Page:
The Brave One

Coming from a very modest background, I never left the country until my mid 20s.

I was scheduled for a business trip to Sweden.  I was excited.  Very, very excited.  I had parlayed three days in Stockholm into three weeks crossing the United Kingdom, France, and Germany.  I was working on Italy when my boss told me I better quit while I was ahead.

Two weeks before my departure, I broke my foot.  These things happen.  By me, they happen a lot.  Everyone assumed I would cancel my trip.  No way.

Many people told me I was brave.  To go halfway around the world, by myself, on crutches.  But it felt like an adventure.  It didn’t feel like something brave.

When my grandmother came from Europe to this country, she came third class on a boat.  She was a teenager responsible for her younger sister.  When she said goodbye to the rest of her family, it was forever.  She had little money in her pocket and little English on her tongue.

I was flying business class.  I had credit cards and traveler checks and a toll-free emergency number in my wallet.  I had email to keep in touch.  I had hotel reservations and dinner engagements.  I had Fodor’s guides.  Everyone was speaking perfect English.

Me?  I’m not the brave one in this story.  Not by a long shot.

© 2017 Jaclyn Schrier. All rights reserved.

The Dryer Story

When we were kids, my mother’s surveillance was constant.  My parents never went out.  We never had babysitters.

Once — literally, just once — my mother needed to make a brief excursion and had no choice but to trust my father to watch us.

We snuck into the laundry room.  We knew we were not supposed to go in there.  But we were not supposed to do anything.  Except sit quietly looking at books that we did not yet know how to read.  But we were kids.  With a natural curiosity.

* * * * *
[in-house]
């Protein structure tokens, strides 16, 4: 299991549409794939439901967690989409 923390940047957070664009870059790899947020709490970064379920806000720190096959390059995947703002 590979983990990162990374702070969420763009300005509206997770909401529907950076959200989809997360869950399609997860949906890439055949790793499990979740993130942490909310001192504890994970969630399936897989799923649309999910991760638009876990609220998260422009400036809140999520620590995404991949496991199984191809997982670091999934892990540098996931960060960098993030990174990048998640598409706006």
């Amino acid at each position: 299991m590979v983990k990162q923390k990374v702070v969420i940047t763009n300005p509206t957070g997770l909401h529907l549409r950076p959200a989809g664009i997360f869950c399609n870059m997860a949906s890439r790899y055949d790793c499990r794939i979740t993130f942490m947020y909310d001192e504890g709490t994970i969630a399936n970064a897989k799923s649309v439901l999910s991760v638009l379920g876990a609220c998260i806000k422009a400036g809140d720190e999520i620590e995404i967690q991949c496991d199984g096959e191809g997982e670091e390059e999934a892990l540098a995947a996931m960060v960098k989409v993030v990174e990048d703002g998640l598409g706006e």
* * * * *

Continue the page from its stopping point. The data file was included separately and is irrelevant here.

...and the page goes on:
Anyway, we thought it would be a good idea to see if one of us could fit in the dryer.  I was not the largest.  I was not the smallest.  It is likely I was the boldest.  For the sure I was the dumbest.

Clothes Dryer imageSo, with great excitement, I climbed into the dryer.

It was a front-load tumbler with a large circular window.

My brother closed the door…

Space Capsule imageI felt like I was Judy Jetson riding in the space capsule!

These were the days of the Apollo moon landings.  Rocket ships were everywhere.  Including my dream of the previous night.

Actually it had been a whole rocket factory in my dream.  With “about a hundred” rockets.

My brother turned on the dryer…

It was warm and blue and the rotating drum kept lifting me up one side, but then I just kept sliding back down to the bottom.  Over and over and over.  I didn’t spin around the full 360° of the circle like the way the clothes make a complete orbit.  Something maybe to do with gravity?

People tell me this story helps them understand me better.  I have no idea what they mean.

© 2017 Jaclyn Schrier. All rights reserved.

Buying Black

Whenever we needed any sort of professional services, my parents always got a guy from the shul.  The attorney, the dermatologist, the tailor, the whatever.  Except when we needed a dog doctor or a wall painter or a hairdresser.  These don’t come in Jewish.

Apparently this is a thing.  And not only among the chosen people.  The newspaper advertises real estate agents specializing in the Chinese community.  Maggie Anderson’s Our Black Year chronicles her African-American family’s attempt to buy from only Black-owned businesses for an entire year.

And Mahzarin Banaji and Anthony Greenwald’s Blindspot acknowledges a bias that takes the form of a secret preference for your own group rather than any active discrimination against other groups.

Sounds about right.  Much as I hate to admit it, I am one of those otherwise egalitarian people with a tendency to favor my own landesman.  Certainly when all the other things are equal.  And perhaps even when they are not.

When my parents needed to buy a car, naturally, they went to a dealer from the synagogue.  A man my mother did not like.  OK, she didn’t like anyone, but she really, really did not like this guy.